Sunday, August 12, 2018

The Valley Is Alive with the Sound of Whistleblowers - Standford Review

Industry veterans have begun to speak out about the negative externalities Silicon Valley products have on society. We, as consumers and creators, must recognize the valley’s concrete failures as well as the unforeseen and adverse effects its work has precipitated. The breadth and depth of industry whistleblowers’ expertise, experiences, and initiatives point to the severity of the problem. When former employees of today’s biggest tech companies form an alliance against the products they helped build, their word should be weighed heavily. While these individuals have not lost all hope, they contend that due to distorting business models, technology has veered away from its original intent to empower, and not simply monetize, humans.

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In October of 2017, John Naughton, a professor at the University of Cambridge, asserted that we “need a 21st-century Martin Luther to challenge the church of tech.” A former internet utopian, Naughton believes consumers have surrendered themselves to monetization by tech behemoths. He contends that our blind obedience to “the Church of Technopoly” is no different than Catholics ceding control to their authoritarian church 500 years ago. Having now launched his own 95 Theses about Technology, Naughton presents propositions about “the tech world and the ecosystem it has spawned.” He argues, amongst other things, that the technical is political, that Facebook is in fact not a community, and that surveillance capitalism undermines democracy. Naughton believes consumers of modern technology are “sleepwalking into a nightmare.” With his literature, he hopes to wake them up.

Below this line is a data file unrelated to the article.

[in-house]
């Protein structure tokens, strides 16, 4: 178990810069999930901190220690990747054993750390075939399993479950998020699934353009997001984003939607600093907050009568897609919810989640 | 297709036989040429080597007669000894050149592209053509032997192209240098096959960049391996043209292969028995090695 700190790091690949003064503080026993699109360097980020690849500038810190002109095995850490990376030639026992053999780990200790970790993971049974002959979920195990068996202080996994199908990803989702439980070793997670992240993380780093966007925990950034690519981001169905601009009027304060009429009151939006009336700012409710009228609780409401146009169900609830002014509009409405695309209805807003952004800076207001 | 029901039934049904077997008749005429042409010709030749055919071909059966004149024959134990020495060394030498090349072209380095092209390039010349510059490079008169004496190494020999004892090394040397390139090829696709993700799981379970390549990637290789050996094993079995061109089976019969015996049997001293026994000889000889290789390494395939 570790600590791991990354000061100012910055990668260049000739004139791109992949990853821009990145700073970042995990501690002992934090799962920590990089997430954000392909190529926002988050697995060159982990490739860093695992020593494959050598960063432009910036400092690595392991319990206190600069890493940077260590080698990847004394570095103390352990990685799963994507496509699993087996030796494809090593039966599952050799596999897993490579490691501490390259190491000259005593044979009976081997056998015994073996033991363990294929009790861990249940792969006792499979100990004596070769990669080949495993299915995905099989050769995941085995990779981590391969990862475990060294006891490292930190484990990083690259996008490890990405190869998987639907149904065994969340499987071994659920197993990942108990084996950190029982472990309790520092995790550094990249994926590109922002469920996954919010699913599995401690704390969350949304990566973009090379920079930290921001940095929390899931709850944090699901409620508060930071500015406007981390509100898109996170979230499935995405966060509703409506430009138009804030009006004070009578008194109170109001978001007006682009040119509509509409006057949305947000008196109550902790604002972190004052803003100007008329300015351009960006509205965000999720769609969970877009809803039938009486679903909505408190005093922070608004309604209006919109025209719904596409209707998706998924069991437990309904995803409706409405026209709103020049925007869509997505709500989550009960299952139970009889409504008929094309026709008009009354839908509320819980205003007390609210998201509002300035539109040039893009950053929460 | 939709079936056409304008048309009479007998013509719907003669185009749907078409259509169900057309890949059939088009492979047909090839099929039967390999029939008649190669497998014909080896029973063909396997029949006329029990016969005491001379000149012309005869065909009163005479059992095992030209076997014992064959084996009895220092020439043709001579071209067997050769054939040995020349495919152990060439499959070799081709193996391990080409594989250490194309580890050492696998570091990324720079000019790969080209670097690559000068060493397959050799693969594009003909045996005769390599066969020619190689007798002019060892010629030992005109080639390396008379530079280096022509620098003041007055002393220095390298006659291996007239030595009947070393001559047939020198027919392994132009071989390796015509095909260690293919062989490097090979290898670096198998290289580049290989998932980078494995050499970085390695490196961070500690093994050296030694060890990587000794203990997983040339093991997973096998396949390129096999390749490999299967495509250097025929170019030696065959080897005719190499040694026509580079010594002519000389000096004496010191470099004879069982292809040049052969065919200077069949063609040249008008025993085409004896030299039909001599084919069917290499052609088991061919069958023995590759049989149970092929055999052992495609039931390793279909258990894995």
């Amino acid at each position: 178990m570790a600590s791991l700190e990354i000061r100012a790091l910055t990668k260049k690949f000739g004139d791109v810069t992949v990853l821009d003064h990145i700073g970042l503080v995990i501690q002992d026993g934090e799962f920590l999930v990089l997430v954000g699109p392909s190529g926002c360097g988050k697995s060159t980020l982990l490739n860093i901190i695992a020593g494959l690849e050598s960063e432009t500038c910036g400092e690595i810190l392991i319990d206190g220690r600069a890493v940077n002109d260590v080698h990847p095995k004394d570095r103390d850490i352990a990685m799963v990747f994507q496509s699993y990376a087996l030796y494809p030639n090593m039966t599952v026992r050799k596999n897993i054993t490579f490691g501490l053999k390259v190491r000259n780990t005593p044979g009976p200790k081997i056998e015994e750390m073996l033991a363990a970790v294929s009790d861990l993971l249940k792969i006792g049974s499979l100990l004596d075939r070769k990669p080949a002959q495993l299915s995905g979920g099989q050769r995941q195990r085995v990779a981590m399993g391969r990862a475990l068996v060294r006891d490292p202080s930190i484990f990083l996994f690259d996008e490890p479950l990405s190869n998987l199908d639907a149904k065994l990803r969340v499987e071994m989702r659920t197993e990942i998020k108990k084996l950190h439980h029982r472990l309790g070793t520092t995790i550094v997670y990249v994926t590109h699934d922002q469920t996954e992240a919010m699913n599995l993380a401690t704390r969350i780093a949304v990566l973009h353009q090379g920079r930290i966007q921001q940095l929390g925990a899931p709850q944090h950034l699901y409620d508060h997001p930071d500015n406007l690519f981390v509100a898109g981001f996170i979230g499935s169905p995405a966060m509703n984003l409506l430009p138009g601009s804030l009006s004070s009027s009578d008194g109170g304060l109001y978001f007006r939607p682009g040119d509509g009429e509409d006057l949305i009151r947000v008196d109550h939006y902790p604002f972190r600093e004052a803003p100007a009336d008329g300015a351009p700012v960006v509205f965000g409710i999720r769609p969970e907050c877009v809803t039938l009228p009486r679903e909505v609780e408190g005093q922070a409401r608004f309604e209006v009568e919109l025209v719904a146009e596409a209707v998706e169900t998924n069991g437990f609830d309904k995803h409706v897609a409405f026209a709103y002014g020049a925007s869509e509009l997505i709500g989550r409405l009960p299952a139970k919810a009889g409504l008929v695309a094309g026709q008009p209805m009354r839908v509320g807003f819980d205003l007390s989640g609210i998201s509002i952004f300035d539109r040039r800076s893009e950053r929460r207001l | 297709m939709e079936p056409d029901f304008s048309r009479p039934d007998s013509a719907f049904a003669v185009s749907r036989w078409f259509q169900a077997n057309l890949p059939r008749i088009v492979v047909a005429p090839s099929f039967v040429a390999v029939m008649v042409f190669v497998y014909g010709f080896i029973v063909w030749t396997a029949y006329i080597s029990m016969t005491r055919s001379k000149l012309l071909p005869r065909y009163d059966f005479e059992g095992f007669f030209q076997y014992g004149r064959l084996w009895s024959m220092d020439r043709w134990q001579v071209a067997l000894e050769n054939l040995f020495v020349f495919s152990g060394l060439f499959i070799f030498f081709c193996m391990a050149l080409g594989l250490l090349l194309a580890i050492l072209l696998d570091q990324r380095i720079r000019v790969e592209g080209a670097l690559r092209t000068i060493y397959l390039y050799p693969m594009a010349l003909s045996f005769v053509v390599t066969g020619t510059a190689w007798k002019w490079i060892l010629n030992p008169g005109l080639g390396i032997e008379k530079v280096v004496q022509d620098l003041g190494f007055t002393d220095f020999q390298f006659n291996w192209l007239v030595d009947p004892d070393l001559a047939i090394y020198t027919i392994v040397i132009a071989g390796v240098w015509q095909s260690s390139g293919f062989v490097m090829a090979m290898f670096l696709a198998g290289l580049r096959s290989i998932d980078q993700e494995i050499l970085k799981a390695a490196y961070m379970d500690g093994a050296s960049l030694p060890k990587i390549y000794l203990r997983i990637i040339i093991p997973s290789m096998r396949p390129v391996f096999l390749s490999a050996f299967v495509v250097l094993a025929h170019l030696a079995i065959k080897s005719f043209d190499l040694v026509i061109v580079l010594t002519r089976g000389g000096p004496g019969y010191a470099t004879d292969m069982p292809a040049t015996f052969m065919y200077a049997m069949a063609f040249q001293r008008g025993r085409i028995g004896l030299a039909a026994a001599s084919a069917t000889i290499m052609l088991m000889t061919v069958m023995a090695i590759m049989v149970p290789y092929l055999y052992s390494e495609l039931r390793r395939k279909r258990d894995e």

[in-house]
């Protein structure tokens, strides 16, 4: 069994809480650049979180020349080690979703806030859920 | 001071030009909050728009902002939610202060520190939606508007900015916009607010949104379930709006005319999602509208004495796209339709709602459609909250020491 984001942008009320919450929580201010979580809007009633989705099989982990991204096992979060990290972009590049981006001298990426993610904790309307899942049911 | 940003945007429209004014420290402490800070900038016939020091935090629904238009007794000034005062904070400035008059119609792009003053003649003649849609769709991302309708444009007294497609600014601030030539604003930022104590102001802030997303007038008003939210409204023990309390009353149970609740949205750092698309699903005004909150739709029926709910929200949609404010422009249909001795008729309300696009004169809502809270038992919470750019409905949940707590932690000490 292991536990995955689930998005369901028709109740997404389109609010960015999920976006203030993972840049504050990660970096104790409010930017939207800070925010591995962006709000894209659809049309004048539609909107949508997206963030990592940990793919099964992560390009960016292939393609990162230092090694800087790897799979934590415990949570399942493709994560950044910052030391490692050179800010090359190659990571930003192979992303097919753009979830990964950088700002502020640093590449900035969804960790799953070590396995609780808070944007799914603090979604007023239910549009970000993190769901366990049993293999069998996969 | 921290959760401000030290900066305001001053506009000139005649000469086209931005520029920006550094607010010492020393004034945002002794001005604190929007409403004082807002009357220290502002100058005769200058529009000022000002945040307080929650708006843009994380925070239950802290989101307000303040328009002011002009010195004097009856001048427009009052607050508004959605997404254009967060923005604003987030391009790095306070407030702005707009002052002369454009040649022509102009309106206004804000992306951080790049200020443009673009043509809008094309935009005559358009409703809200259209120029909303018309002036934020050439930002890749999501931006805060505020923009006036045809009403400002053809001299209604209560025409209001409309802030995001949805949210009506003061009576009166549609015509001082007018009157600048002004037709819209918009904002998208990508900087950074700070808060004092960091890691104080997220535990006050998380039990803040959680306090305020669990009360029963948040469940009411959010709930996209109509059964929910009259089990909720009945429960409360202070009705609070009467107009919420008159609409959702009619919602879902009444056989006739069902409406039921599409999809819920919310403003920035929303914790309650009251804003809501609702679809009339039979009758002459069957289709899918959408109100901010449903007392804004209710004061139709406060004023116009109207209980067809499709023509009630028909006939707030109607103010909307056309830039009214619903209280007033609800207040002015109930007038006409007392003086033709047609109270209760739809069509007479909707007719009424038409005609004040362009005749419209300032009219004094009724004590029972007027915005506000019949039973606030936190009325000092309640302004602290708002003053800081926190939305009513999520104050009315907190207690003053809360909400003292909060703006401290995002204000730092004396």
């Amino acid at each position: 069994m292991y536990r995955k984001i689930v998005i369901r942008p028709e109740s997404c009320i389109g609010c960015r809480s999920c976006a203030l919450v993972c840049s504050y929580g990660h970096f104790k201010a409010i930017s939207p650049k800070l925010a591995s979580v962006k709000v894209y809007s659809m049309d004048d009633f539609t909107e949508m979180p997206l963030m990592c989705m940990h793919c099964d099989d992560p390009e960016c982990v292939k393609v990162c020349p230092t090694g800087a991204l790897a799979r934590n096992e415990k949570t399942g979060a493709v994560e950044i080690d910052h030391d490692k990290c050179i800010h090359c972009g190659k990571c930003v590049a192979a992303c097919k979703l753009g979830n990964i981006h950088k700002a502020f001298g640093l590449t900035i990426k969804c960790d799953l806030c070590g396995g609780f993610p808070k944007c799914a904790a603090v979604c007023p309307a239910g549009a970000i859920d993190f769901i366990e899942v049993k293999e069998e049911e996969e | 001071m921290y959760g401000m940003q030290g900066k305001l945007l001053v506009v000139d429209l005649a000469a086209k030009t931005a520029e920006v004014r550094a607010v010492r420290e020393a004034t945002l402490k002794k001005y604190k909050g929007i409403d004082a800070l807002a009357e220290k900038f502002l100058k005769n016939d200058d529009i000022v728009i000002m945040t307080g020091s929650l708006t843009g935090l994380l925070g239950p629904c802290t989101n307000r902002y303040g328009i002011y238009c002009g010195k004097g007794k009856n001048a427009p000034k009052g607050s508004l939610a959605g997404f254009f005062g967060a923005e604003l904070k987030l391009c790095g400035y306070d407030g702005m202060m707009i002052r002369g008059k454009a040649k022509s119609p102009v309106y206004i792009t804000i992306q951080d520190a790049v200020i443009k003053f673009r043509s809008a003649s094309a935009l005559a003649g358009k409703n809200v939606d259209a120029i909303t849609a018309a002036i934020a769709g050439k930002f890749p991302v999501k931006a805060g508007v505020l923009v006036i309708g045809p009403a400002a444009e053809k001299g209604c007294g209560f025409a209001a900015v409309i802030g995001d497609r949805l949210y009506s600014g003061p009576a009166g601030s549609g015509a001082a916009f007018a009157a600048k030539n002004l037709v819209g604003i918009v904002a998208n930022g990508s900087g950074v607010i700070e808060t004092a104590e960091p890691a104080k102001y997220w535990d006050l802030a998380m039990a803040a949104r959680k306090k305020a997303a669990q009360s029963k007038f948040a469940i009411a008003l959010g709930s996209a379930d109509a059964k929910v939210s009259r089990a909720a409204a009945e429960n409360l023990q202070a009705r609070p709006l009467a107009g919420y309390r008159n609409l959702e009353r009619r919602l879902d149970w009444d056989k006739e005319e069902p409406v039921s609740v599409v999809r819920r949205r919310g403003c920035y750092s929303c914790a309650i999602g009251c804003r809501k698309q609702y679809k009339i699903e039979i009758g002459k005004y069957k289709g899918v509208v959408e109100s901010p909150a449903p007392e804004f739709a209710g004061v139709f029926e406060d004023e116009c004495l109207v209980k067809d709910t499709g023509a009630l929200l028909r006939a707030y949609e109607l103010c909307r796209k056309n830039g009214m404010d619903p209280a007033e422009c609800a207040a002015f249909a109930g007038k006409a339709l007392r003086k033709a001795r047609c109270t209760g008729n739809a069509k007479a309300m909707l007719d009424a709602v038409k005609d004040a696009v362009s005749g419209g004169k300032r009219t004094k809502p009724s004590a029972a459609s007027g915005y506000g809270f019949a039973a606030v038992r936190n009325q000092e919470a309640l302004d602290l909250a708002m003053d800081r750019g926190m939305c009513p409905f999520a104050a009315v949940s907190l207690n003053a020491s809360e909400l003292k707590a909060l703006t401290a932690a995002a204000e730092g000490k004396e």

The Valley Is Alive with the Sound of Whistleblowers

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